Zero Bias – A CQ Editorial
80 Meters, the ARRL and the FCC's "Error"
BY RICH MOSESON,* W2VU
Eighty meters … if there is such thing as an iconic ham band, 80 would be it. Consider the image: The intrepid amateur, alone in his shack in the middl of the night, uncomfortable headphones cover- ing his ears as he listens through the static for a barely audible signal from halfway around the world. Where's he listening? On 80, no doubt.
Eighty meters has been a ham band for as long as there have been ham bands. From radio's earliest days, it's been a workhorse band for regional communications during the day and DX after dark. So, when somebody — anybody — starts talking about changing the rules on who can do what and where on 80 meters, it catches our attention. Especially when that somebody is the ARRL, and especially when the reasoning behind the proposal makes one go, "Huh?"
At the beginning of this year, the ARRL submitted a petition to the FCC (RM-11759) for rule changes "to facil- itate high-frequency data communications." It basically asked the Commission to change the boundary between the 80-meter CW/data band and the 75-meter phone band from its current 3600 kHz to 3650 kHz in order to provide more space for digital mode communications1. The net effect will be to expand the CW/data band by 50 kHz and shrink the phone band by that same 50 kHz, although the League says its proposal will not "take any- thing away from anyone."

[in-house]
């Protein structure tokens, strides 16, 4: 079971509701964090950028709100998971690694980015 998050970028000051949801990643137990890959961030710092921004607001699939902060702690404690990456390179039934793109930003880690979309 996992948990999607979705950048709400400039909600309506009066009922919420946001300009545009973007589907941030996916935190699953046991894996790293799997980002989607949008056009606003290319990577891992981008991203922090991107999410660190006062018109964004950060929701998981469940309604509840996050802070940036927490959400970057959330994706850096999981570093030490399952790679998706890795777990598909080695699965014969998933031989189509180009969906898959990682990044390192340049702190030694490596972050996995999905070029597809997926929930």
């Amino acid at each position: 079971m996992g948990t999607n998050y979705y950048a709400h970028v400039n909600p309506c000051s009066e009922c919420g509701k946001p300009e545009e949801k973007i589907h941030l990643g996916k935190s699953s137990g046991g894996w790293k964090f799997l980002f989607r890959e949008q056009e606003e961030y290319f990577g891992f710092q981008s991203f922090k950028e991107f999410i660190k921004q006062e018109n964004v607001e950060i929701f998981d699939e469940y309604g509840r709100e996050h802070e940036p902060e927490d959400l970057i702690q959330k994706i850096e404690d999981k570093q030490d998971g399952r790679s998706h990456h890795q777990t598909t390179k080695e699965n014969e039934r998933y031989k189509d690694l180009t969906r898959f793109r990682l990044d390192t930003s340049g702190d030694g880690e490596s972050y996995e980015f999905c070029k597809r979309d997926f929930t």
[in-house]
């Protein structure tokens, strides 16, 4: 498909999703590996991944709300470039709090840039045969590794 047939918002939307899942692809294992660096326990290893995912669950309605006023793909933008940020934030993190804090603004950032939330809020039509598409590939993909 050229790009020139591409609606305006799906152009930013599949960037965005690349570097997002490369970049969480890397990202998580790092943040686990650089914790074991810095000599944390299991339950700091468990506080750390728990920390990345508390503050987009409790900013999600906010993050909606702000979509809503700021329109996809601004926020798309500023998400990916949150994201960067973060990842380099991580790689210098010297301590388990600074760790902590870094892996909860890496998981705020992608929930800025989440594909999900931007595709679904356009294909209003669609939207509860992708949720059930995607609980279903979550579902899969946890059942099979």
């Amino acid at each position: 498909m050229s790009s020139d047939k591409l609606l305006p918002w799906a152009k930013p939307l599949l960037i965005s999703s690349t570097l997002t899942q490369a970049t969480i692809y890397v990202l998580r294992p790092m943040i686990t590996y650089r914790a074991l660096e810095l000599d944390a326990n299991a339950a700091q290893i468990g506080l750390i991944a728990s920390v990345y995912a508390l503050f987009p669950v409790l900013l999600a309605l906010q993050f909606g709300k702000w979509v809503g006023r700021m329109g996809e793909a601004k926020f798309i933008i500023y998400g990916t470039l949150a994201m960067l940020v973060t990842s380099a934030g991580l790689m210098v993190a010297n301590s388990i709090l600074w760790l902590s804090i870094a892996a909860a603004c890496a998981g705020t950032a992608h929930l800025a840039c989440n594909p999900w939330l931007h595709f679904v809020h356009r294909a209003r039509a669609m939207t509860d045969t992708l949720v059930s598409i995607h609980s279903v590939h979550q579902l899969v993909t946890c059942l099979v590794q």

At first glance, this seems like a very reasonable topic for the ham community to discuss. After all, digital modes are hot and growing in popularity; CW is gaining adher- ents as well; and the current CW/data subband on 80 covers just 3500 to 3600 kHz, or one-fifth of the total band. On the other hand, the phone portion of the band gets the remaining four-fifths, from 3600-4000 kHz.
If the ARRL had presented this as justification for its request, we probably wouldn't have given it much more than a passing glance. But instead, the League is cast- ing its proposal as trying to correct an imagined injus- tice, and that has gotten our curiosity aroused.
You don't have to be an old-old-timer to remember that the 75-meter phone band didn't always start at 3600 kHz. In fact, until 2006, it started at 3750 kHz, just above the top end of the Novice CW band. And that is where the story of this petition begins. Back in the early 2000s, after the FCC reduced the number of amateur license classes from six to three and stopped issuing new Novice licenses, the ARRL petitioned the Commission to "refarm" (read: "eliminate") the HF Novice bands and replace them with expanded phone bands. The thinking at the time was that the CW/RTTY/data segments of the HF bands were underused while the phone segments were overcrowded, thus dissuading Technicians from upgrading to General or Extra and getting on HF, and ultimately leading them to drop out of ham radio com- pletely. The ARRL asked the FCC to expand the 75- and 40-meter phone bands by 25 kHz each, and to make larger portions of the 75-, 40-, and 15-meter phone bands available to General Class licensees. That basic proposal carried over to the FCC's Notice of Proposed Rule Making, or NPRM.